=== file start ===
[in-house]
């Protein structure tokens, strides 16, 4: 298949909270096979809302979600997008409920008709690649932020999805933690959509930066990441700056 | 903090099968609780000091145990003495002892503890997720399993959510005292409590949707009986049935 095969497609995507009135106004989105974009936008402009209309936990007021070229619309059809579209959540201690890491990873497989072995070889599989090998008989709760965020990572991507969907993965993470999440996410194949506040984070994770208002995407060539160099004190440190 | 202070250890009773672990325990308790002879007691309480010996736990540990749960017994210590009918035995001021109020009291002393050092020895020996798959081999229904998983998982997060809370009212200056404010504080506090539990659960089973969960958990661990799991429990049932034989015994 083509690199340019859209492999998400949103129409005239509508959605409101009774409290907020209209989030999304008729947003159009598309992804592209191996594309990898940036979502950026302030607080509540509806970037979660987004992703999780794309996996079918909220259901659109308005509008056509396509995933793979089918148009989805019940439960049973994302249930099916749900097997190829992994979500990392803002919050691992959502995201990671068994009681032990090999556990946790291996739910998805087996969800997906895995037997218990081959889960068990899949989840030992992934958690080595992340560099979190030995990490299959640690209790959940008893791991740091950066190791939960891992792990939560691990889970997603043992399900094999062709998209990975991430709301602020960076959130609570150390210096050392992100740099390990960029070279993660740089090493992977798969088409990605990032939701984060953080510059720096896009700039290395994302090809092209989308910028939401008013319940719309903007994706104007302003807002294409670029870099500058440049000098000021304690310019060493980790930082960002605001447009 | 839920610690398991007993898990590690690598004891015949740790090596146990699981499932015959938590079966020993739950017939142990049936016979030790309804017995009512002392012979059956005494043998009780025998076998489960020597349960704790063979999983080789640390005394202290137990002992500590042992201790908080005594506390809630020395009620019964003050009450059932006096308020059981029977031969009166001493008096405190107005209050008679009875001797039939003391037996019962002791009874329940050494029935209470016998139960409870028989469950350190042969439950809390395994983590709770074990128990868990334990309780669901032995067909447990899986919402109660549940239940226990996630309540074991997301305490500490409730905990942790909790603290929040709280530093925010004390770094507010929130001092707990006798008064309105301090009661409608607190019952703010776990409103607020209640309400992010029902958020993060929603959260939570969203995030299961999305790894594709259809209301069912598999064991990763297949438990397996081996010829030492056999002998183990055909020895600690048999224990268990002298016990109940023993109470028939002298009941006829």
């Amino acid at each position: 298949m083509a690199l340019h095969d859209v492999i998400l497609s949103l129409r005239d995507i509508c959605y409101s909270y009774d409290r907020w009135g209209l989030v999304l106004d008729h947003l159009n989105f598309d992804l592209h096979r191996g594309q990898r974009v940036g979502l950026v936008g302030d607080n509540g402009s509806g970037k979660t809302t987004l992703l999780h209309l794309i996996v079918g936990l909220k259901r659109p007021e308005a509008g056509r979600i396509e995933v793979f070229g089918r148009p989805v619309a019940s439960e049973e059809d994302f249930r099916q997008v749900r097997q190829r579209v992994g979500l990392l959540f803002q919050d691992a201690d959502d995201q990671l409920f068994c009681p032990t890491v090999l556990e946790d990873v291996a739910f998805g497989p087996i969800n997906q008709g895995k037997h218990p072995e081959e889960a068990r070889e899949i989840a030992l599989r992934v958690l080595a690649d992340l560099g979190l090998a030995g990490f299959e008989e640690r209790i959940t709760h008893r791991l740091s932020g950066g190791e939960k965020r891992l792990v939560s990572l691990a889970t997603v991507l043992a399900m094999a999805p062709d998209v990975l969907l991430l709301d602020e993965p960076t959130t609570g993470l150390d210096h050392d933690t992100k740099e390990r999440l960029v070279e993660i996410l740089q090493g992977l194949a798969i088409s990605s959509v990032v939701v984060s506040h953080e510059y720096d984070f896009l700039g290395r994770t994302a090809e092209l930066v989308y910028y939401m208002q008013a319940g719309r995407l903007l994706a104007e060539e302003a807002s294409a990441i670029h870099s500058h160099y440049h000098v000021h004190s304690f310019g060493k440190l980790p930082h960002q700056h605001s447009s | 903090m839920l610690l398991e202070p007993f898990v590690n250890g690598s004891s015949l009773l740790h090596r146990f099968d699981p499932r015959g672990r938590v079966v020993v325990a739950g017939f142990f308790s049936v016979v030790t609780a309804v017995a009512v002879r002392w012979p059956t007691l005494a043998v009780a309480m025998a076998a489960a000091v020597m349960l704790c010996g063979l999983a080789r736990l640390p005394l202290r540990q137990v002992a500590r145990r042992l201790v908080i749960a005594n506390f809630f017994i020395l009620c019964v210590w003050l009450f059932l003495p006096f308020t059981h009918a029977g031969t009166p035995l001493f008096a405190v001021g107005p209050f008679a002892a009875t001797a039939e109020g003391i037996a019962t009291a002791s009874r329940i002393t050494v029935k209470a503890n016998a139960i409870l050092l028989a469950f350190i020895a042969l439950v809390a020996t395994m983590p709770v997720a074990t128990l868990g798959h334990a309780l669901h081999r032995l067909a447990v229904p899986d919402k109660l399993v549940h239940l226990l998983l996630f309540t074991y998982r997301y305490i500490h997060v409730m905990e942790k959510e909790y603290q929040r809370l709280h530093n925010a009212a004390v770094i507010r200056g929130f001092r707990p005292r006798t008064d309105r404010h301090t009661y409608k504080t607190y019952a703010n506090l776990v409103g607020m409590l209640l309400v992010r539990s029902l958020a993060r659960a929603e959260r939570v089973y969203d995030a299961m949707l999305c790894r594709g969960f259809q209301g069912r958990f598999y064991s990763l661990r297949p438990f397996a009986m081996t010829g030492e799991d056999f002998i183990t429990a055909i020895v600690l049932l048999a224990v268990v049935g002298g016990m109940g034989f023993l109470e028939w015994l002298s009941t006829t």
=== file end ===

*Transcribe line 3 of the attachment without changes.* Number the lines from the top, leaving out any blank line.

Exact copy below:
């Amino acid at each position: 298949m083509a690199l340019h095969d859209v492999i998400l497609s949103l129409r005239d995507i509508c959605y409101s909270y009774d409290r907020w009135g209209l989030v999304l106004d008729h947003l159009n989105f598309d992804l592209h096979r191996g594309q990898r974009v940036g979502l950026v936008g302030d607080n509540g402009s509806g970037k979660t809302t987004l992703l999780h209309l794309i996996v079918g936990l909220k259901r659109p007021e308005a509008g056509r979600i396509e995933v793979f070229g089918r148009p989805v619309a019940s439960e049973e059809d994302f249930r099916q997008v749900r097997q190829r579209v992994g979500l990392l959540f803002q919050d691992a201690d959502d995201q990671l409920f068994c009681p032990t890491v090999l556990e946790d990873v291996a739910f998805g497989p087996i969800n997906q008709g895995k037997h218990p072995e081959e889960a068990r070889e899949i989840a030992l599989r992934v958690l080595a690649d992340l560099g979190l090998a030995g990490f299959e008989e640690r209790i959940t709760h008893r791991l740091s932020g950066g190791e939960k965020r891992l792990v939560s990572l691990a889970t997603v991507l043992a399900m094999a999805p062709d998209v990975l969907l991430l709301d602020e993965p960076t959130t609570g993470l150390d210096h050392d933690t992100k740099e390990r999440l960029v070279e993660i996410l740089q090493g992977l194949a798969i088409s990605s959509v990032v939701v984060s506040h953080e510059y720096d984070f896009l700039g290395r994770t994302a090809e092209l930066v989308y910028y939401m208002q008013a319940g719309r995407l903007l994706a104007e060539e302003a807002s294409a990441i670029h870099s500058h160099y440049h000098v000021h004190s304690f310019g060493k440190l980790p930082h960002q700056h605001s447009s | 903090m839920l610690l398991e202070p007993f898990v590690n250890g690598s004891s015949l009773l740790h090596r146990f099968d699981p499932r015959g672990r938590v079966v020993v325990a739950g017939f142990f308790s049936v016979v030790t609780a309804v017995a009512v002879r002392w012979p059956t007691l005494a043998v009780a309480m025998a076998a489960a000091v020597m349960l704790c010996g063979l999983a080789r736990l640390p005394l202290r540990q137990v002992a500590r145990r042992l201790v908080i749960a005594n506390f809630f017994i020395l009620c019964v210590w003050l009450f059932l003495p006096f308020t059981h009918a029977g031969t009166p035995l001493f008096a405190v001021g107005p209050f008679a002892a009875t001797a039939e109020g003391i037996a019962t009291a002791s009874r329940i002393t050494v029935k209470a503890n016998a139960i409870l050092l028989a469950f350190i020895a042969l439950v809390a020996t395994m983590p709770v997720a074990t128990l868990g798959h334990a309780l669901h081999r032995l067909a447990v229904p899986d919402k109660l399993v549940h239940l226990l998983l996630f309540t074991y998982r997301y305490i500490h997060v409730m905990e942790k959510e909790y603290q929040r809370l709280h530093n925010a009212a004390v770094i507010r200056g929130f001092r707990p005292r006798t008064d309105r404010h301090t009661y409608k504080t607190y019952a703010n506090l776990v409103g607020m409590l209640l309400v992010r539990s029902l958020a993060r659960a929603e959260r939570v089973y969203d995030a299961m949707l999305c790894r594709g969960f259809q209301g069912r958990f598999y064991s990763l661990r297949p438990f397996a009986m081996t010829g030492e799991d056999f002998i183990t429990a055909i020895v600690l049932l048999a224990v268990v049935g002298g016990m109940g034989f023993l109470e028939w015994l002298s009941t006829t």